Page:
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1891 Coca-Cola calendar, possibly the only one in existence, will be sold March 15th by Philip Weiss
An extremely rare 1891 Coca-Cola wall calendar – the first year Coke began making calendars and possibly the only surviving example in existence – plus other turn-of-the-century Coca-Cola items, will be sold March 15 by Philip Weiss Auctions
The auction will also feature Part 1 of the John Panza collection of ice cream and soda fountain memorabilia, items from the “Moonlight Kid” collection of motorcycle memorabilia, rare and vintage advertising posters, coin-ops (including slot machines and pinball machines), Black Americana, petroliana and automobilia, and World’s Fair and Coney Island collectibles.
“It isn’t often we have so many great items in so many different categories, but that is exactly the case with this auction,” said Philip Weiss of Philip Weiss Auctions. The sale will get underway promptly at 10 a.m. (EST). For those unable to attend in person, internet bidding will be provided by Proxibid.com and Invaluable.com. Phone and absentee bids will also be accepted.
The 1891 Coca-Cola calendar is colorful and has a graphic of a pretty young woman (as so many did that followed). It is housed in a gold gilt frame and has all the months intact, with January displayed first. It reads “Asa G. Candler & Co., 47 Peachtree Street,” a reference to Asa Griggs Candler, the co-founder of Coca-Cola. The logo is unlike the iconic present-day logo.
Other antique Coke items certain to attract attention will include a 1905 oval serving tray (“Drink Coca-Cola at Soda Fountains, Delicious and Refreshing, 5 Cents”); a 1903 round tray (“Delicious and Refreshing”); and a framed 1908 calendar, with October showing (“Sold Everywhere, 5 Cents”). All three feature a lovely lady in period Victorian dress enjoying a Coke.
Part 1 of the John Panza ice cream and soda fountain memorabilia will feature antique syrup dispensers, soda fountains, rare and high-end ice cream scoops (one of which is especially scarce and desirable), ice cream serving sets, advertising signs and more. The collection is too massive and important to be crammed into one auction. Part 2 will be offered later on this year.
Headlining the vintage posters category will be an example from 1937, in French, by the artist G. Ham for the Journee Internationale Automobile road race, dated May 1937. It is colorful and shows race cars in action along the course. Also sold will be 1939 New York World’s Fair posters by Albert Staehle, John Atherton and Joseph Binder, and many other World’s Fair items.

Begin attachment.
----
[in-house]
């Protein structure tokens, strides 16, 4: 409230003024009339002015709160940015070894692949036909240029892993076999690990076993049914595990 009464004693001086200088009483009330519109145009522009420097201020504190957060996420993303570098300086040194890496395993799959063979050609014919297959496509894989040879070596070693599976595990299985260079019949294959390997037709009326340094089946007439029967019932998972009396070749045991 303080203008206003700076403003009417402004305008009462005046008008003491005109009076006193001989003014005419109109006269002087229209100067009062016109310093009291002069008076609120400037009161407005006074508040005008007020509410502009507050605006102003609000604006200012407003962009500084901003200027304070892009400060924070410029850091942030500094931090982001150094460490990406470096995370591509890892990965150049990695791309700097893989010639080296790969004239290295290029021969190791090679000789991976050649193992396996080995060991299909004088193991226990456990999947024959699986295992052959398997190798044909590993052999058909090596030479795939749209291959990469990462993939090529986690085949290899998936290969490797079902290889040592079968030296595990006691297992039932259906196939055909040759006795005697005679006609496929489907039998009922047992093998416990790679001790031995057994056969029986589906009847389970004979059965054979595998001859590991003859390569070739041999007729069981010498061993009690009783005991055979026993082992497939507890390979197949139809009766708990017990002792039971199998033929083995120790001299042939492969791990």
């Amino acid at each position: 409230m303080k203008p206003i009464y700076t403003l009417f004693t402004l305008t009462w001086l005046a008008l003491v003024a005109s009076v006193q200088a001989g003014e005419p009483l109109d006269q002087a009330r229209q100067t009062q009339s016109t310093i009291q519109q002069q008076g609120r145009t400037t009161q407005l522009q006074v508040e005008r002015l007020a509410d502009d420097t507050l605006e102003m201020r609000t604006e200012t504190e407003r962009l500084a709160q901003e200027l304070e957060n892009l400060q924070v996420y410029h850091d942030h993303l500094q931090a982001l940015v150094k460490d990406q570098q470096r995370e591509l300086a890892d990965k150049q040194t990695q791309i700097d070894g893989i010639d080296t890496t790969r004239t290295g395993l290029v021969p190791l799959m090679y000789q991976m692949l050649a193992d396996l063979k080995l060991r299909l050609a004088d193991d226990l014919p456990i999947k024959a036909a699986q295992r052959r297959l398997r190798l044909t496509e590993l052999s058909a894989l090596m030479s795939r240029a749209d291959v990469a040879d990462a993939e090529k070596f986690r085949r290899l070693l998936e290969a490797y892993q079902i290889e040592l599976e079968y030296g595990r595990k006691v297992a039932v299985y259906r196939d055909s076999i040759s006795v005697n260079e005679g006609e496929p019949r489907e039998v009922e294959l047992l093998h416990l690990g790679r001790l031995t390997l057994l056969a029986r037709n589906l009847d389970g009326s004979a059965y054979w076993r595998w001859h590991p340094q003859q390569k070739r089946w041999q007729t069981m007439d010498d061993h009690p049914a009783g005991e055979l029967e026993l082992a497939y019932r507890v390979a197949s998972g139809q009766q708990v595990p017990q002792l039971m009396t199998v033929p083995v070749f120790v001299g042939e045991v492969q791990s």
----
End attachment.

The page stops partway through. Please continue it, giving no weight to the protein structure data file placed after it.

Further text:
The “Moonlight Kid” collection of motorcycle memorabilia will feature a circa-1915 Indian Motorcycle genuine photo postcard, an Indian Motorcycle fob with “Laughing Indian” logo, a Harley-Davidson factory visitor’s badge, motorcycle and aircraft oil cans (to include Harley-Davidson and Indian Motorcycle), a complete circa-1920s Speedway Riders tobacco card set, an Indian Motorcycle advertising blotter, advertising signs, pins, badges, decals and more.
The automobilia and petroliana offerings will include a rare pair of “Purple Flash” gas globe signs (15 inches in diameter), and a group of automotive oil cans and automotive decals. The Black Americana will feature porcelain figurines, nodders, tobacco jars, a rare carved wood adjustable nutcracker, paper ephemera and more. Many Maxfield Parrish prints will also be sold.
Philip Weiss Auctions will have another big sale at the end of the month, on Saturday, March 30, beginning promptly at 10 a.m. (EST). Sold will be a strong selection of automotive toys (Dinkys, Matchbox, Corgis and Japanese friction), many European trains and accessories, a Buddy L train set, a nice collection of mint-in-the-
Noteworthy lots will include a 1954 Superman vs. The Robot lunchbox, a 1968 Star Trek dome metal lunchbox, a Marx Fire House playset in the box, a Roy Rogers Rodeo Ranch playset, a Rin Tin Tin Fort Apache playset, a Marx Davy Crockett at the Alamo playset still in the box, a Marx Zorro playset still in the box, and many character lunchboxes from the 1950s and the ‘60s.
Philip Weiss Auctions is always accepting quality consignments for future auctions. To consign a single item, an estate or a collection, you may call them at (516) 594-0731; or, you can send an e-mail to Philip Weiss at Phil@WeissAuctions.com. For more information about Philip Weiss Auctions and the March 15 and March 30 auctions, log on to www.WeissAuctions.com.